Growing Leafy Greens Through Vertical Farming





By investing in vertical farming, Walmart, the world’s largest retailer, is pushing vertical integration to a new level. Yes, the merchant, who already has his bank, goes into agriculture. It matters to them, or at least to vertical farming.












Walmart, which employs two million people, recently acquired a stake in Plenty Unlimited in a $400 million funding round, giving it a place on Plenty’s board — and at the table. closed.

Walmart relies on vertical farming, saying it can deliver “the freshness and quality Walmart customers expect year-round.”

Vertical agricultural statistics

Vertical farming brings farms to cities and towns. Farms are established with addresses in major new agricultural capitals such as, well, Chicago, Baltimore and New York. Even when some store racks are going bare, other businesses are turning to vertical farming as a solution.

Don’t be so confident if you think farming is more about land than technology. According to Finistere Ventures’ AgriFood Tech Investment Review 2020, there is more money flowing into high-tech agriculture. In 2020, global investment in agtech companies is expected to reach $22.3 billion, including $5 billion in agtech and $17.3 billion in food tech. Finistère expects 2021 to surpass this record year as agricultural technology advances.












“We expect 2021 to outperform 2020 as funding continues to flow into tech categories with absolutely huge potential for disruption, like indoor farming…,” according to Arama Kukutai, co-founder and partner of Finistere Ventures.

How environmentally friendly is this company? According to Fortune Business Insights, the global vertical agriculture industry was worth $3 billion in 2020 and is projected to be worth $3.6 billion in 2021 and $17.6 billion by 2028. However, when the money hits, it could be a drop in the bucket.

“With increasing populations and continued advances in global food markets, options for more robust agricultural production must be brought closer to urban areas,” according to Fortune Business Insights, which considers vertical farming part of “ a viable agricultural solution”.

Vertical farming is on the rise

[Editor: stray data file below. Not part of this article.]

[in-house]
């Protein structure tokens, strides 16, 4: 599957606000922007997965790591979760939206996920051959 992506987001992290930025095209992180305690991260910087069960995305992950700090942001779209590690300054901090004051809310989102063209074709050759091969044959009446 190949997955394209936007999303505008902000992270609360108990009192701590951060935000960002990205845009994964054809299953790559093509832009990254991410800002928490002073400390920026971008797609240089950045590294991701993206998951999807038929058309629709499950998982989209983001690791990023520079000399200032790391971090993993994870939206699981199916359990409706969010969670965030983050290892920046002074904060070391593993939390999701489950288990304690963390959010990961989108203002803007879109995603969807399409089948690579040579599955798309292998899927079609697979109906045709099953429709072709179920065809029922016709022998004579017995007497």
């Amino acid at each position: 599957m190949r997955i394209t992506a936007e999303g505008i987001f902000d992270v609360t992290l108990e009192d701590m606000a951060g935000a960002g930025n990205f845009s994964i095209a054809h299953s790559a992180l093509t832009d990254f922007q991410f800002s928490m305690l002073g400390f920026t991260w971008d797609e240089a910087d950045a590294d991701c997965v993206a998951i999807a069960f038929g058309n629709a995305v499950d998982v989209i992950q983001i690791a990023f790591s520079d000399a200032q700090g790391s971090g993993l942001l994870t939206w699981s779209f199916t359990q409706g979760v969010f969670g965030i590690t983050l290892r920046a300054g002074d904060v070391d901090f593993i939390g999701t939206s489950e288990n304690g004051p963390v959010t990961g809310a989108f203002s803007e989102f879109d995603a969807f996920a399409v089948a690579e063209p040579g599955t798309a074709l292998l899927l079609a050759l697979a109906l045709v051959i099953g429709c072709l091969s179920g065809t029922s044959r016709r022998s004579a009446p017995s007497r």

This all translates into seed funding for start-ups as well as investment from companies like Walmart. According to The Associated Press, at least 74 indoor farming businesses were launched in 2020, according to consultancy Agritecture. Companies are expanding their market share, not just their product offerings.












Gotham Greens, which has 500,000 square feet of greenhouse space, claims to use 95% less water and 97% less land than typical farms, saving energy and waste.

When it comes to agriculture, other businesses are on the rise. According to TechCrunch.com, Brooklyn-based Upward Farms plans to create a 250,000 square foot vertical farm in northeastern Pennsylvania. It will grow microgreens, which TechCrunch.com described as “a popular choice for indoor gardening due to its versatility and reduced space requirements.”

Green thumb for investment in vertical farming

Investors are testing their green thumbs in hopes that vertical farming will pay off. According to Fortune Business Insights, McCain Foods announced a “significant investment” in Truleaf Sustainable Agriculture, a Canadian vertical agriculture company, in February.

Meanwhile, Walmart is experimenting with agriculture by investing in it. Could Walmart be wrong? It’s still possible, but the company hasn’t gotten this far by making so many bad investments. Could this be the start of something bigger as companies bet (on) the farm?












According to the company, “Walmart is the first major US retailer to aggressively engage in vertical farming,” and it is working with many “to bring fresh produce to Walmart retail stores.” Oh, and if all goes well, it can also help investors profit from it.